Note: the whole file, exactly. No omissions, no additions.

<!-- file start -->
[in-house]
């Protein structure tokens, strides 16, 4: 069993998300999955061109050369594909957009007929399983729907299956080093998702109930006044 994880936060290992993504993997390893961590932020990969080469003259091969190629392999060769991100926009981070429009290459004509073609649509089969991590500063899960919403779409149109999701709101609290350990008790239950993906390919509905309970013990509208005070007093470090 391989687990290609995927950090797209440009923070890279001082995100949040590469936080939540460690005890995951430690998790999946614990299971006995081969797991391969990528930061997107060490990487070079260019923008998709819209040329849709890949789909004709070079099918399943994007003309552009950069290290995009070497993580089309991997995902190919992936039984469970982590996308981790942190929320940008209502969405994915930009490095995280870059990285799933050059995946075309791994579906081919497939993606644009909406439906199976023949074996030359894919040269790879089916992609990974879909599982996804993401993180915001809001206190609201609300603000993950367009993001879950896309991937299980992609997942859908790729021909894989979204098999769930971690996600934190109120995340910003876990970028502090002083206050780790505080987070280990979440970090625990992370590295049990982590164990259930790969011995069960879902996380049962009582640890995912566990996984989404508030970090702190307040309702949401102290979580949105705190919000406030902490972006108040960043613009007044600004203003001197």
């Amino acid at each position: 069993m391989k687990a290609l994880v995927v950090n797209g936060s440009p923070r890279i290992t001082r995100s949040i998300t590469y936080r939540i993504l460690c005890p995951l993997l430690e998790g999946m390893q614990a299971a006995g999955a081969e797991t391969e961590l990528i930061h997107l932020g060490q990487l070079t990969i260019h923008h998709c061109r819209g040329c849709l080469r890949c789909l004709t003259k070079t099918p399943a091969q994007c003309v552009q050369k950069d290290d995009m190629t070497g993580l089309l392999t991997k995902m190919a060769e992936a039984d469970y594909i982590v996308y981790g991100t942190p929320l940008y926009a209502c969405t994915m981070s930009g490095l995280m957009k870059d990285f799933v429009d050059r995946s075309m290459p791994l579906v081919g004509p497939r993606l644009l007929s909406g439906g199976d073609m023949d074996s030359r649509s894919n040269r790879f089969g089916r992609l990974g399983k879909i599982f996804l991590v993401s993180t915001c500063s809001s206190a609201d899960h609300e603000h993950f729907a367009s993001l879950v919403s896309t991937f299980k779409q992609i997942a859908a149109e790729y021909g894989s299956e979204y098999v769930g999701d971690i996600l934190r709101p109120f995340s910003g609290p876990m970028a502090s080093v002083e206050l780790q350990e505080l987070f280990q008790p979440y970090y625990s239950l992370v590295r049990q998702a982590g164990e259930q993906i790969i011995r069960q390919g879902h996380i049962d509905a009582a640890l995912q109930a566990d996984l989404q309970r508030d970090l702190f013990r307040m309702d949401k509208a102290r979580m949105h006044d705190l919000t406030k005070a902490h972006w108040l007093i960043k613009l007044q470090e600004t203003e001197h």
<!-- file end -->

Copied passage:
[in-house]
């Protein structure tokens, strides 16, 4: 069993998300999955061109050369594909957009007929399983729907299956080093998702109930006044 994880936060290992993504993997390893961590932020990969080469003259091969190629392999060769991100926009981070429009290459004509073609649509089969991590500063899960919403779409149109999701709101609290350990008790239950993906390919509905309970013990509208005070007093470090 391989687990290609995927950090797209440009923070890279001082995100949040590469936080939540460690005890995951430690998790999946614990299971006995081969797991391969990528930061997107060490990487070079260019923008998709819209040329849709890949789909004709070079099918399943994007003309552009950069290290995009070497993580089309991997995902190919992936039984469970982590996308981790942190929320940008209502969405994915930009490095995280870059990285799933050059995946075309791994579906081919497939993606644009909406439906199976023949074996030359894919040269790879089916992609990974879909599982996804993401993180915001809001206190609201609300603000993950367009993001879950896309991937299980992609997942859908790729021909894989979204098999769930971690996600934190109120995340910003876990970028502090002083206050780790505080987070280990979440970090625990992370590295049990982590164990259930790969011995069960879902996380049962009582640890995912566990996984989404508030970090702190307040309702949401102290979580949105705190919000406030902490972006108040960043613009007044600004203003001197």
């Amino acid at each position: 069993m391989k687990a290609l994880v995927v950090n797209g936060s440009p923070r890279i290992t001082r995100s949040i998300t590469y936080r939540i993504l460690c005890p995951l993997l430690e998790g999946m390893q614990a299971a006995g999955a081969e797991t391969e961590l990528i930061h997107l932020g060490q990487l070079t990969i260019h923008h998709c061109r819209g040329c849709l080469r890949c789909l004709t003259k070079t099918p399943a091969q994007c003309v552009q050369k950069d290290d995009m190629t070497g993580l089309l392999t991997k995902m190919a060769e992936a039984d469970y594909i982590v996308y981790g991100t942190p929320l940008y926009a209502c969405t994915m981070s930009g490095l995280m957009k870059d990285f799933v429009d050059r995946s075309m290459p791994l579906v081919g004509p497939r993606l644009l007929s909406g439906g199976d073609m023949d074996s030359r649509s894919n040269r790879f089969g089916r992609l990974g399983k879909i599982f996804l991590v993401s993180t915001c500063s809001s206190a609201d899960h609300e603000h993950f729907a367009s993001l879950v919403s896309t991937f299980k779409q992609i997942a859908a149109e790729y021909g894989s299956e979204y098999v769930g999701d971690i996600l934190r709101p109120f995340s910003g609290p876990m970028a502090s080093v002083e206050l780790q350990e505080l987070f280990q008790p979440y970090y625990s239950l992370v590295r049990q998702a982590g164990e259930q993906i790969i011995r069960q390919g879902h996380i049962d509905a009582a640890l995912q109930a566990d996984l989404q309970r508030d970090l702190f013990r307040m309702d949401k509208a102290r979580m949105h006044d705190l919000t406030k005070a902490h972006w108040l007093i960043k613009l007044q470090e600004t203003e001197h």